Wolf caught in the act in Asotin County

By: 
Roger Harnack
Publisher

State Fish and Wildlife officials confirmed today that a wolf killed a calf in a privately owned, fenced pasture in the county.
The confirmation follows a range rider witnessing a wolf feeding on the 400-450 pound calf on July 22, officials said. The range rider reported the depredation to state game authorities who investigated the attack.
“Staff noted disturbed ground, unidentifiable tracks and a blood trail leading to the carcass, along with evidence the carcass had been dragged while fed upon,” the report released today said. “The hindquarters, flank, intestines, and organs were partially consumed. The carcass was removed from the area and buried after the investigation.”
Investigators said the nature of the remains was “indicative of wolf depredation.”
Officials said the location also corresponds to location data transmitted from a GPS collar on a Grouse Flats pack wolf in the vicinity at the time of the attack, officials said.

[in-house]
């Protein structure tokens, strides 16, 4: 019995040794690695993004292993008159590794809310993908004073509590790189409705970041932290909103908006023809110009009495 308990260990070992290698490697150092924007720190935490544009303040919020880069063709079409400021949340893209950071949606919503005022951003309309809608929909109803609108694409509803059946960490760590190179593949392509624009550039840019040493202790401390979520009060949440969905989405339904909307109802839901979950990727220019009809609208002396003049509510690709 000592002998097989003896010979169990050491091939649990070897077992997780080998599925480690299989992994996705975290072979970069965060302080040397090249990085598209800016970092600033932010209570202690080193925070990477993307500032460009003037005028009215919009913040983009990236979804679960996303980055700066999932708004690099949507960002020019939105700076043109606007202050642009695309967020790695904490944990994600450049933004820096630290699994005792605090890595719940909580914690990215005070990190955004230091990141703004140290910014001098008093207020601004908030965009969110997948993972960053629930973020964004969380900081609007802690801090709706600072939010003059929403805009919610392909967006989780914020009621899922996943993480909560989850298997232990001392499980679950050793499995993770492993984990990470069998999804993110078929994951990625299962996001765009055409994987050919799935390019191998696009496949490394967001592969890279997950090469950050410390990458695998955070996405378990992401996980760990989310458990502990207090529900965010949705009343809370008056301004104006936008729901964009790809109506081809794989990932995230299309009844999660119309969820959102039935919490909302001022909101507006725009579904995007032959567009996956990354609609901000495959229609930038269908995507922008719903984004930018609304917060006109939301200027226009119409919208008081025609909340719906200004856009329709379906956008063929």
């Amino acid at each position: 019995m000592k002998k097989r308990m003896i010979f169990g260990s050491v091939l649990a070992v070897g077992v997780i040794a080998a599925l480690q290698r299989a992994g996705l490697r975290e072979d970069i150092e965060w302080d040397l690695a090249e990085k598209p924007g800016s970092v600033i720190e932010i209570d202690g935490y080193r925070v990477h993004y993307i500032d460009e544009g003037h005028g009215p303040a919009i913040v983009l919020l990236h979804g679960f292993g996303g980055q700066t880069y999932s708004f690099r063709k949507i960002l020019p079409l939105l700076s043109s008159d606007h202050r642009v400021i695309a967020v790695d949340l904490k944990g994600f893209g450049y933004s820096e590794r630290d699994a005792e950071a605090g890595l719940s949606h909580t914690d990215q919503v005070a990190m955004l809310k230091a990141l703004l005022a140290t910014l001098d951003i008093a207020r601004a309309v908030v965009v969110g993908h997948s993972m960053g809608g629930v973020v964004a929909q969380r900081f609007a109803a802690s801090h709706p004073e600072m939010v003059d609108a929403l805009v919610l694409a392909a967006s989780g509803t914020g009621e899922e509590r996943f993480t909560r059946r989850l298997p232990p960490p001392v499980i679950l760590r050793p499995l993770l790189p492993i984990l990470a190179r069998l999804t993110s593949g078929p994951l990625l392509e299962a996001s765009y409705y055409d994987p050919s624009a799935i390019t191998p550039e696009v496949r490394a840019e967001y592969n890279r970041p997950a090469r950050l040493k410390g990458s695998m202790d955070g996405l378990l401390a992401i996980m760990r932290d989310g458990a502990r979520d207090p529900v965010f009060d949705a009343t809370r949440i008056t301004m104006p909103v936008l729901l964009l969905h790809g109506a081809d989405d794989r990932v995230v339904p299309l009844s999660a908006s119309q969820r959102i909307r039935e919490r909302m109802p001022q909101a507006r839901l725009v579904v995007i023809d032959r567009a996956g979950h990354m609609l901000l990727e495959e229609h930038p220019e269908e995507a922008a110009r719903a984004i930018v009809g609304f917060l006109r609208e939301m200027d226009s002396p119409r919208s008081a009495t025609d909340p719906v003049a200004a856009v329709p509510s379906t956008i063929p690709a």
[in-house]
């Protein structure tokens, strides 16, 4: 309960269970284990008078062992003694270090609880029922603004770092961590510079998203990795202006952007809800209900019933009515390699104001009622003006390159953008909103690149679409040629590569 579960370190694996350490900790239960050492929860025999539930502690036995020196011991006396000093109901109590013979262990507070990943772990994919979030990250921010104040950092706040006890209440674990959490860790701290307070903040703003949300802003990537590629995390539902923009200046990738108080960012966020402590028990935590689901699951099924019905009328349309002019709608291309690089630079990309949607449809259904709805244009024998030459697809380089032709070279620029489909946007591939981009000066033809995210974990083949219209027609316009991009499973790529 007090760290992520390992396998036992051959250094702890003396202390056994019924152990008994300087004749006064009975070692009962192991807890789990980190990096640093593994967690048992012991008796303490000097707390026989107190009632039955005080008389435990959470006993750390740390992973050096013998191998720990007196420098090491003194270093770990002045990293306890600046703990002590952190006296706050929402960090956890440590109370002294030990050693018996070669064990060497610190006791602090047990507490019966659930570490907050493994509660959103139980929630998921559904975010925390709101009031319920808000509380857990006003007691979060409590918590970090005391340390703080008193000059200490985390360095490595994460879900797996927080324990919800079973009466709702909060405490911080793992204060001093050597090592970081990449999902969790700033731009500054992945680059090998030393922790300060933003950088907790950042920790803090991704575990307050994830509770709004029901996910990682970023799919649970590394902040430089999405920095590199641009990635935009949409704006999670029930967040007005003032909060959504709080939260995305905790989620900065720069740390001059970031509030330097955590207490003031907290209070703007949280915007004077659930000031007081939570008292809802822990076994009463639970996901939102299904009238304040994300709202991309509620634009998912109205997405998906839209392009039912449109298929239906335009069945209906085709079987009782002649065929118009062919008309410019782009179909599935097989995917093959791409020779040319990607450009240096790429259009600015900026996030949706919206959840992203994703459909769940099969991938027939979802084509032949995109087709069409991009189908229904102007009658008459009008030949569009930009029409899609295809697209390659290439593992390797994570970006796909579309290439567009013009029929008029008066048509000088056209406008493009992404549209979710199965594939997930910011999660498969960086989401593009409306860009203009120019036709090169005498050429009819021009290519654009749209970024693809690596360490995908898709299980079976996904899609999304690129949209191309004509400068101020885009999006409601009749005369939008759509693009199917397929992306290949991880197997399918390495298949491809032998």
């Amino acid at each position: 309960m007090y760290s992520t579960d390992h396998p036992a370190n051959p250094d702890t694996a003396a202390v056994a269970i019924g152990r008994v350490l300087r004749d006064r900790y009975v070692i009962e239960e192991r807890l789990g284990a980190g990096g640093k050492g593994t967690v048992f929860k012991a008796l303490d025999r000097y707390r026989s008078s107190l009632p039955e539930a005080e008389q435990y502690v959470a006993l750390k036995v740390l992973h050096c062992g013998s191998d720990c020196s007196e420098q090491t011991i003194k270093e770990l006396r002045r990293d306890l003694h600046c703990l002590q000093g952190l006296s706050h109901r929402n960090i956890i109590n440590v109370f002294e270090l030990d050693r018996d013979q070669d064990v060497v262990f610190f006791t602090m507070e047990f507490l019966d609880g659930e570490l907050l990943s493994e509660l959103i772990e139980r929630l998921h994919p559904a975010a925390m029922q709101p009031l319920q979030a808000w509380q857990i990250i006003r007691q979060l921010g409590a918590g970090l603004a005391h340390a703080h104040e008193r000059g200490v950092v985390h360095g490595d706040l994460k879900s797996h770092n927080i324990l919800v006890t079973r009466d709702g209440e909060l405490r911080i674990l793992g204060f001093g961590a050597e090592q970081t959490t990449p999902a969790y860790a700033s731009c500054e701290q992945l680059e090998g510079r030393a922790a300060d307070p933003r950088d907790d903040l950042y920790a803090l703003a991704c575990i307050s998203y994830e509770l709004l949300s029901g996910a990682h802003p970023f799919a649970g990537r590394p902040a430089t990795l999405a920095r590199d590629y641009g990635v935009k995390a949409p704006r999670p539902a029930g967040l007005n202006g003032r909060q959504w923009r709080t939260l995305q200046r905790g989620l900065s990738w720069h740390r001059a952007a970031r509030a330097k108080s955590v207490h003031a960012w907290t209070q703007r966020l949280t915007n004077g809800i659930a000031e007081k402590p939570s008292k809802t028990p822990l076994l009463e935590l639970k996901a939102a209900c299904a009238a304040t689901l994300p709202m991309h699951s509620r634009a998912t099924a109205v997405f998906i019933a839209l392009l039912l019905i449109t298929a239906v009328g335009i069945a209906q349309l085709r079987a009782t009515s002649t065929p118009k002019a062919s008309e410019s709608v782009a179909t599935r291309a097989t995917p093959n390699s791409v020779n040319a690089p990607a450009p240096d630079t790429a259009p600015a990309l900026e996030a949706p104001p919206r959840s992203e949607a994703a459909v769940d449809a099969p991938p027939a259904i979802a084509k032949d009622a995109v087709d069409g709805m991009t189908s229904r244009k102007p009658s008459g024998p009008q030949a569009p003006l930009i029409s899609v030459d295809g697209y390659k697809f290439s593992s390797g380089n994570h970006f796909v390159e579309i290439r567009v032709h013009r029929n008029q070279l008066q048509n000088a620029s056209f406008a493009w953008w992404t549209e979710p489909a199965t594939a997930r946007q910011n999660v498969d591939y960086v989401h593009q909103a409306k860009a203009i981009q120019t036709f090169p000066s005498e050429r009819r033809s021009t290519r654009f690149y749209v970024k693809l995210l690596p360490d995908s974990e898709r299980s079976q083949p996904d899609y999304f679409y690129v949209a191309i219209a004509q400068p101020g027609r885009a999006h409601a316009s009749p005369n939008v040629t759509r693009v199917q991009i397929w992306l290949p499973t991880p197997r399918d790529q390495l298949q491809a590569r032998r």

“Based on the combination of tissue damage with associated hemorrhaging and wolf locations, WDFW staff classified this event as a confirmed wolf depredation,” officials said.
This is the fifth wolf attack in that area in the last year.
According to game officials, the Grouse Flats pack attacked three cattle in 2018 and a fourth just two weeks ago on July 12.
This confirmed depredation also comes just days after the state confirmed depredations in the Kettle Ridge area of Ferry County.
There, a calf was found dead July 10, and wolves in the Old Profanity Territory pack attacked and injured two calves July 18; one was later euthanized.
Wolves also killed calves July 19 and July 22, the agency reported, noting those incidents occurred after an agency sharpshooter killed a wolf July 13.
Agency Director Kelly Susewind is considering a kill order to remove more wolves from the Old Profanity Territory pack.
In the meantime, the affected cattleman and others in the Kettle Ridge area have deployed additional range riders and officials have installed lights at livestock salting and watering locations.

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